Desperate to find her missing sister, Lauren Wraxford seeks out Heck’s help. Together they enter a seedy underworld of gangsters and organised crime.

But when they hear rumours about the so-called ‘Nice Guys Club’ they hit a brick wall. They’re the gang that no one will talk about. Because the Nice Guys can arrange anything you want.

Provided you pay the price…

From the keyboard of former cop and journalist, Paul Finch, a writer who started out writing episodes of The Bill, comes Stalkers, and the terrifying premise it holds within its pages!

In a time where the daily news events seem to worryingly wash over us, regardless of just how grim some true life horrors seem to be, Finch has still managed, in a similar vein to authors like Stuart MacBride, to come up with something that really is a  tough at times but, nevertheless, very rewarding read.

The opening sequences are the very thing of great horror movies, with bluff after double-bluff of the reader knowing something bad is about to happen to a character, but managing to keep those pages turning as with each stage of the journey we are given short and merciful release before its back into the darkness and the worrying and the tension being racked up more notches. Stalkers is a novel that has come as a clear result of Finch’s background, interests and experience – the having been a cop, coupled with being a writer of horror fiction and movie scripts has certainly congealed in such a way as to create a great and sinister premise with a new DS on the block, in Mark ‘Heck’ Heckenberg, for crime lovers to follow.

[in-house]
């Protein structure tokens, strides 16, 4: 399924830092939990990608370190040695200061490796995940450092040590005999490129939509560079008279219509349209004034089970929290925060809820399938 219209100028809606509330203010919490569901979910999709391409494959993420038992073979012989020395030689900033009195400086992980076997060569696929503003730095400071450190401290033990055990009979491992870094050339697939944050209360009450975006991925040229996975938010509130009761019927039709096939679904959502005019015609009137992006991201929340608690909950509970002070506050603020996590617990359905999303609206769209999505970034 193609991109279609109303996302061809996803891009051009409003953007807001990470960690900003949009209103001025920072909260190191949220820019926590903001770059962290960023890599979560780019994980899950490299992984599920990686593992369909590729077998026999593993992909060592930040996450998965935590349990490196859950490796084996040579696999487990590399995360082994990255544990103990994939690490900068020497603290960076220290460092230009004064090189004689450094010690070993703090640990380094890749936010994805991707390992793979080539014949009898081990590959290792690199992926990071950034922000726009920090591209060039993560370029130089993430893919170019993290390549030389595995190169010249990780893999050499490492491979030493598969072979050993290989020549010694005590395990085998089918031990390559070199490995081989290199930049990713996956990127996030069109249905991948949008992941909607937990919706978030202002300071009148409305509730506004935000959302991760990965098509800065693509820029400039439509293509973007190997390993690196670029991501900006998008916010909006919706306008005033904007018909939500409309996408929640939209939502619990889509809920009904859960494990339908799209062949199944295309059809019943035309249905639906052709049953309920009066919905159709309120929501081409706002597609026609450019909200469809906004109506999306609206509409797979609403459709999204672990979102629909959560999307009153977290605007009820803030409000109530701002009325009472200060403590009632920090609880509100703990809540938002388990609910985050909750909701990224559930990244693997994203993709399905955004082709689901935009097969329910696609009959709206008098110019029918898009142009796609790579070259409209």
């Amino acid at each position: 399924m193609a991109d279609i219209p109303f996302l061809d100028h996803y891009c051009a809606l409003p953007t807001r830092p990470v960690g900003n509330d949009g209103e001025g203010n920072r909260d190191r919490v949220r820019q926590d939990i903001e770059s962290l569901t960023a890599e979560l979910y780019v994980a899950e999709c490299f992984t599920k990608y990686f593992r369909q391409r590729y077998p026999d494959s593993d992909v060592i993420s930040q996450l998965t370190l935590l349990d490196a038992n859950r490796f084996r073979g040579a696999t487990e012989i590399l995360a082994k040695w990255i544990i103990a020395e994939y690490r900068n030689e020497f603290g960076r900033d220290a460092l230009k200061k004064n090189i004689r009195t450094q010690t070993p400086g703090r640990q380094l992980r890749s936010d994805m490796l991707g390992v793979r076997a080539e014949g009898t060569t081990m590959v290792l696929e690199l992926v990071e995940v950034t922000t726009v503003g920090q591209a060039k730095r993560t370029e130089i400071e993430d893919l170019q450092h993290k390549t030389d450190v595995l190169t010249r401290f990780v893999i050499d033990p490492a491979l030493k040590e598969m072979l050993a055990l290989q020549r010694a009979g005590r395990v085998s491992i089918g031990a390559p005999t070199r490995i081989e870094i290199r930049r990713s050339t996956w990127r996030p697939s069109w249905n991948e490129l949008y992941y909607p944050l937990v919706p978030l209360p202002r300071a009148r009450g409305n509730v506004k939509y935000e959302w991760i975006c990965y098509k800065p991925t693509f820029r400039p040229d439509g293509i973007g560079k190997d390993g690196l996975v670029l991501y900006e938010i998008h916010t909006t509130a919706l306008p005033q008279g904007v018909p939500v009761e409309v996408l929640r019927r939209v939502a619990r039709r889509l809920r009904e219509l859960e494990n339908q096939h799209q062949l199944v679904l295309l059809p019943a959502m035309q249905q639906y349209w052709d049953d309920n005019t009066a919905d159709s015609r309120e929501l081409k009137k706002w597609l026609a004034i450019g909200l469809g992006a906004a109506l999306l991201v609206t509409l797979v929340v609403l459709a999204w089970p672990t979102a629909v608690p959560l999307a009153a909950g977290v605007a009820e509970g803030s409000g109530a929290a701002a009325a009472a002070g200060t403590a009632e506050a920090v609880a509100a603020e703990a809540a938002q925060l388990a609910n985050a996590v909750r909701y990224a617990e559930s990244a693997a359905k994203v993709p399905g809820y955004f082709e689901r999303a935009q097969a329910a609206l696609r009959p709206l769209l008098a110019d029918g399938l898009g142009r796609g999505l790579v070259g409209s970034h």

Unknown-1But there’s a skill in Stalkers too, and one I find sadly lacking in a lot of crime novels that might tread similar stories. Finch seems to know when best to take his foot off the accelerator when it comes to some scenes. I won’t spoil things here, but suffice to say that at a fairly early point in the novel at the close of a chapter I nearly put the book down and didn’t pick it up again as I felt I’d read beyond my comfort zone. But I continued to the next page, then flicked back, and it was only then that I realised that what the author had managed was to make me think that what I’d read was far worse, far more detailed than it was. In fact, he’d pretty much closed a door on a scene that was about to unfold, but had given enough information to leave me no doubt in my mind as to what was about to happen without actually writing it. In a way, I guess that again harks back to the best moments in horror movies, where the audience is convinced they saw more blood, more horror on the screen, whereas actually it was the skill of the director to put the germ of the ideas in the viewers heads – and that, as it was for me in Stalkers, is sometimes so much more powerful than pages and pages of gore.

With the cases of nearly forty missing women on his mind, ‘Heck’ clearly has his work cut out from the get-go, but his uninvited side-kick in the form of feisty Lauren Wraxford proves a very useful and dedicated ally as he works with, and then behind the law, in his investigations.

Finch has created a very likeable central character, but shows his skill as a storyteller through all the other players in the story as well – the fact that someone who signs up for what the ‘Nice Guys Club’ are offering and then constantly loses his lunch just thinking about what it has led to him becoming illustrates that the author is thinking around his characters and they are very much more rounded than just names on a page.

Stalkers is a very dark premise and read but, as a result and of the fast paced narrative, it’ll have you by the throat until you get to the end.

I can’t wait to see what’s in store for Heck when the second book in the series ‘Sacrifice’ is released.